The guidance provides the following example of an acceptable statement in a job advertisement: “Pursuant to the San Francisco Fair Chance Ordinance, we will consider for employment qualified applicants with arrest and conviction records.” The guidance also provides the following examples of statements that, unsurprisingly, are not acceptable: “no felons” or “no criminal history allowed.” However, the guidance even casts doubt on the legality of more neutral language such as “a background check must be passed.”
The guidance also addresses to what extent federal or state law preempts the notice and poster provisions of the Ordinance. One the one hand, if federal or state law requires a criminal background check for a particular position, then, according to the guidance, the Ordinance (including the notice and poster provisions) does not apply to that position. However, the guidance warns that, if other positions at the company are not subject to superseding federal or state law, then the company still must comply with the notice and posting requirements of the Ordinance as to those positions.
For more on the notice and posting requirements of the Ordinance, see our prior client alerts dated February 24, 2014, March 28, 2014, and August 8, 2014.
Recordkeeping and Reporting Obligations
Under the Ordinance, employers and contractors must retain records, for a period of three years, documenting compliance with the law. According to the guidance, examples of such records include (but are not limited to):
- documentation showing that the employer posted the required notices;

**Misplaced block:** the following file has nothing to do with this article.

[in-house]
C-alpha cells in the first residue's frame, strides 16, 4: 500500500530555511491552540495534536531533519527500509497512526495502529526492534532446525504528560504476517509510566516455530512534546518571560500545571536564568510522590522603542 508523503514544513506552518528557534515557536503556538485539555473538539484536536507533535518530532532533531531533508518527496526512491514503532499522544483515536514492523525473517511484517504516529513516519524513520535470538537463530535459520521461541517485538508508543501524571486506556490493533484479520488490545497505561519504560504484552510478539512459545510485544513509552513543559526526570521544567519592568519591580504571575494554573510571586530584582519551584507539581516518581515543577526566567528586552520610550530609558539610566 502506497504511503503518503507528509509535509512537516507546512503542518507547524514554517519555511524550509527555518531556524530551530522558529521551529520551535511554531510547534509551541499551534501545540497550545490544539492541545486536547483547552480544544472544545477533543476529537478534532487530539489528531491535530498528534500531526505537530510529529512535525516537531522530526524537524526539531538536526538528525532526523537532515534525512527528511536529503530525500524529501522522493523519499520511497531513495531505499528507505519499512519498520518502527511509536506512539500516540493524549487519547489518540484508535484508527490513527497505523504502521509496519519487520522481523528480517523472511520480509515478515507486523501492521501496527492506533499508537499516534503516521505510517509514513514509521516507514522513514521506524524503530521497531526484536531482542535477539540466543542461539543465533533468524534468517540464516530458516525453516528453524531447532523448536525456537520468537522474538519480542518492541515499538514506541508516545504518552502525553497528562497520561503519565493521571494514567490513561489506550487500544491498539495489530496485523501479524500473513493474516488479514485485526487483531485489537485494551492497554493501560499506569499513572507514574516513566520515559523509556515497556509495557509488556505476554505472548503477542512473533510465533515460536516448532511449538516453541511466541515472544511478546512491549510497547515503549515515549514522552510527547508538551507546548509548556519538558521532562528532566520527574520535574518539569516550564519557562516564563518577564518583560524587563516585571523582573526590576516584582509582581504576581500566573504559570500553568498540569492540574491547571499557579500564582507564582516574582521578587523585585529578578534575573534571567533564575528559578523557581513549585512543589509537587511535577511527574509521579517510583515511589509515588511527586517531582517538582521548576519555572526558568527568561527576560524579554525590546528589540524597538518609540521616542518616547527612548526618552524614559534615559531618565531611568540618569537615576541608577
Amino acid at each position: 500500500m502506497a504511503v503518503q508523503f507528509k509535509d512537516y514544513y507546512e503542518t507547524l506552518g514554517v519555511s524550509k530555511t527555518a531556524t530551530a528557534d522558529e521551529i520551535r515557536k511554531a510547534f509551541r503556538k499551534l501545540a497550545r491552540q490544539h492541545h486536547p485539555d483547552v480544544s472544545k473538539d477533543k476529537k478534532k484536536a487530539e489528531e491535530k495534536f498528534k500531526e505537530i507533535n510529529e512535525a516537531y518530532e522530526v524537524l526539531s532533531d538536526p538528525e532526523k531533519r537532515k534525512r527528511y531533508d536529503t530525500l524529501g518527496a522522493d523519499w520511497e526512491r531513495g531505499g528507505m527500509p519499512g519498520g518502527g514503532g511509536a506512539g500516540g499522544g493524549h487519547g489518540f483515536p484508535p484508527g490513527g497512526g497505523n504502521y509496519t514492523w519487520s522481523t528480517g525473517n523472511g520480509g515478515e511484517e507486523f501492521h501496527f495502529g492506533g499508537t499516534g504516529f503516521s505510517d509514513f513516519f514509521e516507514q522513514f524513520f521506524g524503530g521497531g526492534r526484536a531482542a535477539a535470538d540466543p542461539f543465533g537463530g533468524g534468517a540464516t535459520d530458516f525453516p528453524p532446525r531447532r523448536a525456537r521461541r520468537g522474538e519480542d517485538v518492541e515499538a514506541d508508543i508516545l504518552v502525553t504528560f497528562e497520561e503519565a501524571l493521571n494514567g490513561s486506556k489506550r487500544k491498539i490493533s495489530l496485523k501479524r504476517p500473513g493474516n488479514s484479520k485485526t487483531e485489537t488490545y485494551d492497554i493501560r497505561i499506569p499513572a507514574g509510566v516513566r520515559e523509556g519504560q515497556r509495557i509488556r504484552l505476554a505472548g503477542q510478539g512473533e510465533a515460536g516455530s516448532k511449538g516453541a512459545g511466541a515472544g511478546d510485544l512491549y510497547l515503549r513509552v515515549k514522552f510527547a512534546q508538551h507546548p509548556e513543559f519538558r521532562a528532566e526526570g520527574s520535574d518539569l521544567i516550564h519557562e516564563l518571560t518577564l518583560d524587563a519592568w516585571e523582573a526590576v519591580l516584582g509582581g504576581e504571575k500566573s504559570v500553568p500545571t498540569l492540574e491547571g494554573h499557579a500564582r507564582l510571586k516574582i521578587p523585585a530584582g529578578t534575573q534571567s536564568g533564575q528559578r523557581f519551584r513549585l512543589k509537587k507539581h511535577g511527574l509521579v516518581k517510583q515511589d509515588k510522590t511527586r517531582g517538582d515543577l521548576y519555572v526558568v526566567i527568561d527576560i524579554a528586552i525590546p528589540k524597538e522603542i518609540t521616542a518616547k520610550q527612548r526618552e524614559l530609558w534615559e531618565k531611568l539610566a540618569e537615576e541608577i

- any background check reports obtained;
- copies of job ads and postings;
- job application forms distributed;
- job applications submitted by applicants;
- documentation of employment interviews (including forms, notes, and interview questions);
- any information provided to the applicant regarding potential adverse action;
- any information received from an applicant or employee in response to a background check;
- documentation of all individualized assessments conducted;
- any documentation of rehabilitation or mitigating factors submitted by applicants or employees;
- documentation of adverse actions based on unresolved arrest or conviction records; and
- documentation of hiring or promoting individuals after considering unresolved arrest or conviction records.
The guidance also makes clear that employers must submit an annual reporting form to OLSE, which will be available on the OLSE website annually.
San Francisco employers should carefully review the guidance described in this post and take any necessary additional measures to ensure compliance with the Ordinance.